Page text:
• It reduces the amount of decomposing debris in the pond, encouraging the colonization of beneficial aerobic bacteria, which prevents muck and nutrient accumulation and maintains clear water.
  • It keeps an air hole open in the ice, allowing harmful gases to escape while delivering fresh oxygen to your fish.
  • It pumps even more fresh oxygen into the water via diffusers that sit on the bottom of the pond.

A little pond preparation can go a long way, especially when it comes to unknown variables like weather. Let’s hope next winter is milder than this one was!

Pond Talk: Have you experienced a winterkill in your pond or lake before?

Airmax(r) Aeration is Easy to Install - Airmax(r) Pond Series(t)

What Is A Winter Fish Kill & Why Do They Happen? | Ponds & Lakes Q&A

What Is A Winter Fish Kill & Why Do They Happen?I’ve heard the term “winter fish kill.” What is it and why does it happen?

Linda – Stockbridge, MI

A winter fish kill occurs when your pond or lake becomes uninhabitable for aquatic life and a large number of fish pass away. Winter is the most common time for a fish kill because the long, harsh conditions of the season deplete the oxygen content of the water.

Prolonged ice cover on your pond or lake seals off the water from the air and prevents oxygenation of the water. Ice and snow cover also prevent sunlight from reaching your pond plants. Pond plants normally produce extra oxygen for your pond via photosynthesis. Finally, decomposing organic matter in your pond releases toxic gases that can’t escape from under the ice.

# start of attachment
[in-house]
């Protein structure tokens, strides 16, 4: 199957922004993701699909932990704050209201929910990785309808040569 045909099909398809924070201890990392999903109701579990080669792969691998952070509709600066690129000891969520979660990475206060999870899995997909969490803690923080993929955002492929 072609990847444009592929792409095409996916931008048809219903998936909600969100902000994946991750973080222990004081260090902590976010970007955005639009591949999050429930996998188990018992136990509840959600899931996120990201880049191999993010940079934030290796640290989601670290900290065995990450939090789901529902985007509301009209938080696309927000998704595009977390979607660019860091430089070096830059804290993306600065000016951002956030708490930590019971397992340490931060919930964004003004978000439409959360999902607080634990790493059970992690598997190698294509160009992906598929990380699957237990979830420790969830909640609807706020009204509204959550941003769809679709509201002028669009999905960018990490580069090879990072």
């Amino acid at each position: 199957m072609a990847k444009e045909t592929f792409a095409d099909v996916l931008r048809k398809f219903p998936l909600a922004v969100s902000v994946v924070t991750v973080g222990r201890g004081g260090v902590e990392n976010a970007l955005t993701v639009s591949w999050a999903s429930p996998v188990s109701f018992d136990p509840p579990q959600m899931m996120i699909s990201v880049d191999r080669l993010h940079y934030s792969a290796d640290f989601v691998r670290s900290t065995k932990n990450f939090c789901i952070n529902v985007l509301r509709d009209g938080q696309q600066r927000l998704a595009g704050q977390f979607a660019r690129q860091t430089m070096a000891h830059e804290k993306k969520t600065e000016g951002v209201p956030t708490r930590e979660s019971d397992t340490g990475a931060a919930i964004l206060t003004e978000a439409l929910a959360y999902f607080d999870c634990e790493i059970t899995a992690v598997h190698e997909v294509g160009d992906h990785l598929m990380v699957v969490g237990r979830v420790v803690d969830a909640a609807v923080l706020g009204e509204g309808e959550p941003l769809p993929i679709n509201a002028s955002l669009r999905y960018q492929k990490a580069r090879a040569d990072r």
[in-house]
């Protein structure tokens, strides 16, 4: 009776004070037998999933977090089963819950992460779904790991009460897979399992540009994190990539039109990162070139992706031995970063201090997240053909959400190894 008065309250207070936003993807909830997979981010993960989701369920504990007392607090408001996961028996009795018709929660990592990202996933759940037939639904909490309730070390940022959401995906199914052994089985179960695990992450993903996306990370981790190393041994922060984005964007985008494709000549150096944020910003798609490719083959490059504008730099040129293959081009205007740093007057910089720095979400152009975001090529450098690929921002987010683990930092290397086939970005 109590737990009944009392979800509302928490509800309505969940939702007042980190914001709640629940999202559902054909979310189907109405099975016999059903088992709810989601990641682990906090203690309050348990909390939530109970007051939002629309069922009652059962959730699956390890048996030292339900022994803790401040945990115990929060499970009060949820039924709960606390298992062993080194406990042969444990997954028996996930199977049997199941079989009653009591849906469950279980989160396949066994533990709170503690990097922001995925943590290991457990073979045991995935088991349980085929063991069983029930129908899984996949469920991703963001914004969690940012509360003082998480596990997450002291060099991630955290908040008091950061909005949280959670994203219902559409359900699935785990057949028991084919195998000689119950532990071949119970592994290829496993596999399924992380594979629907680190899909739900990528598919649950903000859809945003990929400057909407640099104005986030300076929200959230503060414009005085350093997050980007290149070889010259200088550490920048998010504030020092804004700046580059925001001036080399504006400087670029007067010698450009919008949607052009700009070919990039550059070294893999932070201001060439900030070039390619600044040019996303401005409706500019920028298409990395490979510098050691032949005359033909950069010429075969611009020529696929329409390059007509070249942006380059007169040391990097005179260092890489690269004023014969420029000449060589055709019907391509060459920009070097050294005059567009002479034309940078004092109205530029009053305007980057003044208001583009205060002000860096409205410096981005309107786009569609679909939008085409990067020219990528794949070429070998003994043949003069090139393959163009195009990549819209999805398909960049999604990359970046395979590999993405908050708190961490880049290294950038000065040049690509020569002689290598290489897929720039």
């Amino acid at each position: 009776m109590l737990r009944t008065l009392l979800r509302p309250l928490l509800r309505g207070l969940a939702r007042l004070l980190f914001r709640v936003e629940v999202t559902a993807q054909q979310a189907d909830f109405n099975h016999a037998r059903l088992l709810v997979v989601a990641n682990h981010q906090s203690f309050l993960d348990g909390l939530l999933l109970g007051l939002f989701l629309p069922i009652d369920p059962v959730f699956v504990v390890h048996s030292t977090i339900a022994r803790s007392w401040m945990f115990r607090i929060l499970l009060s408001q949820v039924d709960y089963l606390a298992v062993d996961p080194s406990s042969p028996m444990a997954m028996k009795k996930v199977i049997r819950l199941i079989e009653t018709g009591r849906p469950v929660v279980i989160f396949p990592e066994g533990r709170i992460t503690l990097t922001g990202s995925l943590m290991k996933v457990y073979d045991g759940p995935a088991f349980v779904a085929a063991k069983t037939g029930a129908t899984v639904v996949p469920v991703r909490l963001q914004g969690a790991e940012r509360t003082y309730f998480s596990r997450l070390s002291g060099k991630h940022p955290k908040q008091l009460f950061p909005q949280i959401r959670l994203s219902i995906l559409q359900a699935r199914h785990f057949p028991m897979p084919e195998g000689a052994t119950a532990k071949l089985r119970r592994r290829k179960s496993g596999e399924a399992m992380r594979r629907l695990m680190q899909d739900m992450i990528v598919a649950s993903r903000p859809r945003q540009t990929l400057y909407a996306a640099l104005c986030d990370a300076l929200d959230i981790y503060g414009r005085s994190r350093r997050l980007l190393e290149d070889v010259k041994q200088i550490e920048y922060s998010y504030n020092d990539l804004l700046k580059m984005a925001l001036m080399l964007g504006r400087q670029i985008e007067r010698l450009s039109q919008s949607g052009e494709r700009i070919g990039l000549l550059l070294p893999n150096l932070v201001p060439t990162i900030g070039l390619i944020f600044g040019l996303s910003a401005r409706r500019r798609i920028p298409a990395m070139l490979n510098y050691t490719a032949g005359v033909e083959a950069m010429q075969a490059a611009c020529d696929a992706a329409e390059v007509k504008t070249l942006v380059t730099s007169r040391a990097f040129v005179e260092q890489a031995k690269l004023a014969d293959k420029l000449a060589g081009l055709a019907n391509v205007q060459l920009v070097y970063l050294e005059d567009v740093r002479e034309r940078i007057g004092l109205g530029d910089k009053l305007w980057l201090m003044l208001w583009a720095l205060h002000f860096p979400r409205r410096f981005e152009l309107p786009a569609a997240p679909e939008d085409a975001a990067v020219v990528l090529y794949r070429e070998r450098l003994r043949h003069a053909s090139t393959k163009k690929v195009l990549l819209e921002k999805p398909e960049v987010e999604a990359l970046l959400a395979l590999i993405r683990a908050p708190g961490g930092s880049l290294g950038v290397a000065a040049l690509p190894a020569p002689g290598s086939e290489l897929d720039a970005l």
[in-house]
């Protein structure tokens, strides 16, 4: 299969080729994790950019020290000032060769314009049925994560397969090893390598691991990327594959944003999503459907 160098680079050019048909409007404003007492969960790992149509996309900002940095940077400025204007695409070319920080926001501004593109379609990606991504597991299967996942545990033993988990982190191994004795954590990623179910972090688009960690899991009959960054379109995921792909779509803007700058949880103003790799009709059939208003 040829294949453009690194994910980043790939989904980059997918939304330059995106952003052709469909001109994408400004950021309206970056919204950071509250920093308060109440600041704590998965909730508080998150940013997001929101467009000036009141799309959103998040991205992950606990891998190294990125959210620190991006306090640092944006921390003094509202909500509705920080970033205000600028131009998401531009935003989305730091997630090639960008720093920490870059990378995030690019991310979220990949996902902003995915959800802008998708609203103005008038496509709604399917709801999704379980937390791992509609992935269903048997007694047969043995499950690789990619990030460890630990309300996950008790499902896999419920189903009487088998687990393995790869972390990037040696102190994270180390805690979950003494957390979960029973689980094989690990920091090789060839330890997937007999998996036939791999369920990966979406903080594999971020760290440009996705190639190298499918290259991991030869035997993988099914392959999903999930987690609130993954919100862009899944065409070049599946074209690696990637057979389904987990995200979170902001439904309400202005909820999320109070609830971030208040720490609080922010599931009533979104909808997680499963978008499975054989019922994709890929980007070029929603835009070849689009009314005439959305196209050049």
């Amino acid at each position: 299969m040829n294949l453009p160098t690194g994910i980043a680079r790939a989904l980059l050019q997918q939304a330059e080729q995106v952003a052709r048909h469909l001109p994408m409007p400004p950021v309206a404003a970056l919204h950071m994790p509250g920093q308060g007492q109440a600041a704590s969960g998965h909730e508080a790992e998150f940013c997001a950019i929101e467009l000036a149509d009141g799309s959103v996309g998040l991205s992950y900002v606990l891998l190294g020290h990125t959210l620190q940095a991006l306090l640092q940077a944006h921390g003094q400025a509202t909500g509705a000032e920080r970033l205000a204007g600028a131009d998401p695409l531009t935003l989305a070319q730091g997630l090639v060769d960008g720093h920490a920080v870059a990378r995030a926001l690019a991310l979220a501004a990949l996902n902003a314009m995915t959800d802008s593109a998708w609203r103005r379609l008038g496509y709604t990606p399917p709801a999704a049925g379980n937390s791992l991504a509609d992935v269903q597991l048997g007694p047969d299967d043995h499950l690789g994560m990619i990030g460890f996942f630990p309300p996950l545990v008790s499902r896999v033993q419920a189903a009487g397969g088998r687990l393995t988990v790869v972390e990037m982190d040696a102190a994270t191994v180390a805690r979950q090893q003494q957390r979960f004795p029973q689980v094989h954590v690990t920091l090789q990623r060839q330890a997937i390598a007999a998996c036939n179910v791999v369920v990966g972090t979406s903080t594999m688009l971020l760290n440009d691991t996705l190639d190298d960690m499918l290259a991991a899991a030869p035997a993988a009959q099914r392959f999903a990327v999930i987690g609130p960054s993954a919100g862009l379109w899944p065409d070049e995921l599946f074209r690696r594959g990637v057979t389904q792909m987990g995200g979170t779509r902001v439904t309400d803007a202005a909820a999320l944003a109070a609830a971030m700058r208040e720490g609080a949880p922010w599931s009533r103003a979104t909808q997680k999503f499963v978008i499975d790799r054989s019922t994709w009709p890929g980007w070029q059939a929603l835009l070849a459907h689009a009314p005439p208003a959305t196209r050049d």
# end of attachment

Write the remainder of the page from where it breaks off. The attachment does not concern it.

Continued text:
Eventually the competition for the limited supply of oxygen in the pond becomes too great. The fish suffocate and a winter fish kill occurs.

The good news is that winter fish kills are preventable. There are many things you can do as a pond and lake owner to maintain proper oxygen levels in your pond. First and foremost, invest in a good Aeration System. Aeration is the process of circulating air through water and it’s critical for overall pond health.  A second option is to add beneficial bacteria products like MuckAway™ or PondClear™ to your pond or lake before the winter season. Beneficial bacteria digest accumulated decomposing organic matter in your pond and convert it to a harmless, odorless gas.